1 teaspoon coriander
Pinch of cayenne, or to taste
Black pepper
1/2 cup chopped fresh parsley
1 tablespoon chopped fresh sage, or 1 teaspoon dried

1. Put the couscous in a small pot and add 1 1/2 cups water and a pinch of salt. Bring the water to a boil, then cover and remove from the heat. Let steep for at least 10 minutes, or up to 20.

2. Put the slightly cooled couscous in a large salad bowl along with the carrots, pecans, cranberries, scallions, oil and lemon zest and juice, and sprinkle with the spices and salt and pepper. Use 2 big forks to combine, fluffing the couscous and tossing gently to separate the grains. (The salad can be made up to this point and refrigerated for up to a day; bring to room temperature before proceeding.)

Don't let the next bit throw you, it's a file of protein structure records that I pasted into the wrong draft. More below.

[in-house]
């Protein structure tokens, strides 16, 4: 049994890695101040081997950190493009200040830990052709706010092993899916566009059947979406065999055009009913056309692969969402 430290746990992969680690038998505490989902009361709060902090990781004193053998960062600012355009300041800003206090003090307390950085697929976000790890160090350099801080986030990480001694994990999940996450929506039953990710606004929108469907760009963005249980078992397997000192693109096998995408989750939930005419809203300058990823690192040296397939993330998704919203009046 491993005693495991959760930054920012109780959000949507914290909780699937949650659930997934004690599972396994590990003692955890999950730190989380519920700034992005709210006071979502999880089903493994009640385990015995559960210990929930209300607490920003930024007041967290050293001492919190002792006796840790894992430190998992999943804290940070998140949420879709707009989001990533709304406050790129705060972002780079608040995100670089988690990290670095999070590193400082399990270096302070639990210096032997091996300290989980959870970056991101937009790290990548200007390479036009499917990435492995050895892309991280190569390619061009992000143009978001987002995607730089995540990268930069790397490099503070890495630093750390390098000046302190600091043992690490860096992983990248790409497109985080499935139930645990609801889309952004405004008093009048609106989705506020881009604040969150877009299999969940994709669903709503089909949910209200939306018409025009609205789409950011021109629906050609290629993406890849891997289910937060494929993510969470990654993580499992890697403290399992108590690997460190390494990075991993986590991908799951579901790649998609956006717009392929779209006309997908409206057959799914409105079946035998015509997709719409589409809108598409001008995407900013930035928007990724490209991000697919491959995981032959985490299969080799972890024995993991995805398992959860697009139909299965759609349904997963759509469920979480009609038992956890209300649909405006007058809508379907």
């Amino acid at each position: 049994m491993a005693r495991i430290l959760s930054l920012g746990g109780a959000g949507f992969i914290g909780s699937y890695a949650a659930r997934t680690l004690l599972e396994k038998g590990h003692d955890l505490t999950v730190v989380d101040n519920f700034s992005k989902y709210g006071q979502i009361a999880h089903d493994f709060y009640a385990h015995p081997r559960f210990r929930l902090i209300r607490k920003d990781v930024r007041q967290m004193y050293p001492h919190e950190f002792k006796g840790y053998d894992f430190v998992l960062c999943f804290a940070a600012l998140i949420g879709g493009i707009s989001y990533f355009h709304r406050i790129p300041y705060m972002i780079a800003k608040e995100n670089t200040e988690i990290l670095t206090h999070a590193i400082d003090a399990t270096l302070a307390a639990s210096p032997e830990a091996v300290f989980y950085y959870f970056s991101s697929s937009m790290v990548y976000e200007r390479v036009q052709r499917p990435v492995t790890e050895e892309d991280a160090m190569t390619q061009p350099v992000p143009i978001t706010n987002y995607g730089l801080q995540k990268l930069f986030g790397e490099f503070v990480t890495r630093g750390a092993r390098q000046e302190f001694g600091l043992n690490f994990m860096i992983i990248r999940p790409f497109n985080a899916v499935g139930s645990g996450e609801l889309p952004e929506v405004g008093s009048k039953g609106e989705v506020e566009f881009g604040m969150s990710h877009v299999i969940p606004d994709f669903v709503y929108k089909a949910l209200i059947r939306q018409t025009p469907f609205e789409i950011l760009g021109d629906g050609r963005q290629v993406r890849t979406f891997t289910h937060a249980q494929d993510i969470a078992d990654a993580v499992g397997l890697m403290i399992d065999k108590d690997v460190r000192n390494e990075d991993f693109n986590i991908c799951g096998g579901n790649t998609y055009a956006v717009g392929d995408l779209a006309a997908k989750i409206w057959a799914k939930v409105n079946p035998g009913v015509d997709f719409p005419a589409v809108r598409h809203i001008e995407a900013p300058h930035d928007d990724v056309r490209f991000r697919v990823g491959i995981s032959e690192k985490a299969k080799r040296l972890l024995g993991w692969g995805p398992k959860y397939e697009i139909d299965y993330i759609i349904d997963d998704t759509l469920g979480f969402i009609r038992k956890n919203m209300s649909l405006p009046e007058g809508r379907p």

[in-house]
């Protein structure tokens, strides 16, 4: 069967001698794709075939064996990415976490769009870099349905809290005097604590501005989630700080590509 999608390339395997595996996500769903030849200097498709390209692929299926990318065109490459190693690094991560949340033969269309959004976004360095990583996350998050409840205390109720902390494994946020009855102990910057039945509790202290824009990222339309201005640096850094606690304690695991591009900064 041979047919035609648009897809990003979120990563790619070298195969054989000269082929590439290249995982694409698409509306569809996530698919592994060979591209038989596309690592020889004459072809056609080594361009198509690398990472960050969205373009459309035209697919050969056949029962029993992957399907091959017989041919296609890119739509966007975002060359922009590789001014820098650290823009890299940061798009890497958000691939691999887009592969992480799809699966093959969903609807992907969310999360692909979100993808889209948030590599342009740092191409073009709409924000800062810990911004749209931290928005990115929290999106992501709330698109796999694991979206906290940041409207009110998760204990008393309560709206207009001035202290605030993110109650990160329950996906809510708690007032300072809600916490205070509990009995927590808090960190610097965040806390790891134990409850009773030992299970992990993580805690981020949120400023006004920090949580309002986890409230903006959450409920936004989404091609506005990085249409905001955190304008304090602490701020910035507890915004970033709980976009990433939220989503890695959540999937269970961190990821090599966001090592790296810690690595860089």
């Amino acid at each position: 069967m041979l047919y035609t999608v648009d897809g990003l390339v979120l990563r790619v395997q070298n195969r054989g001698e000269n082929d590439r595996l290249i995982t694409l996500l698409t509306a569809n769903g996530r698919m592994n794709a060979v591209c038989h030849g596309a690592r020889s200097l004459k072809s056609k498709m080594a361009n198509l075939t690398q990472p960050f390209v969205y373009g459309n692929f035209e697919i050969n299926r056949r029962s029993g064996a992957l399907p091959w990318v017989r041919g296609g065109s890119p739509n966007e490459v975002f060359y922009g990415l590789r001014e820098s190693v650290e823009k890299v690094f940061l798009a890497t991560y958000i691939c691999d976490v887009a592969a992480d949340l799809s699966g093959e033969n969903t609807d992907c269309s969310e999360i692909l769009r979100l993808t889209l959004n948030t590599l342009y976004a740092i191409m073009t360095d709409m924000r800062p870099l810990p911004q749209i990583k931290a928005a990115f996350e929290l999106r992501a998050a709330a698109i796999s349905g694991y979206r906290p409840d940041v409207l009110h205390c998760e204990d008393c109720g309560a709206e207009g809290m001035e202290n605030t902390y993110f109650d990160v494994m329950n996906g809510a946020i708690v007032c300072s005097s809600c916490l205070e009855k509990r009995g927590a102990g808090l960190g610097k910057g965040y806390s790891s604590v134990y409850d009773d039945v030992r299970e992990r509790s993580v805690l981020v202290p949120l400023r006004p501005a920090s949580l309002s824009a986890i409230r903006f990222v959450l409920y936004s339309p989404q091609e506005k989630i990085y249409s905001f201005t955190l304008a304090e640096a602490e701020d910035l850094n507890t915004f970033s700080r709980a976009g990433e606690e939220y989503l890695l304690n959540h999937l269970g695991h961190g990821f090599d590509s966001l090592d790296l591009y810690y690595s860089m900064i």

3. Stir in the parsley and sage. Taste and adjust the seasoning, moisten with a little more oil and lemon juice as you like, and serve.

Yield: 4 servings.

This next soup is getting me all excited- and I just can't hide it! I discovered it several weeks ago when I was going through some recipes for cold fall nights. It's sooooooo hearty and so delicious and incorporates such great flavors of fall, PLUS- SWEET POTATO! DUH. I like it because it can be made with or without sausage- adding the sausage makes it more of an entree. I added the very basic chorizo- you can add any.

Sweet Potato and Sausage Soup 

This hearty soup gets rich flavor from linguiça, a delicious pork sausage from Portugal seasoned with garlic, paprika, and other spices.

3 tablespoons extra-virgin olive oil, divided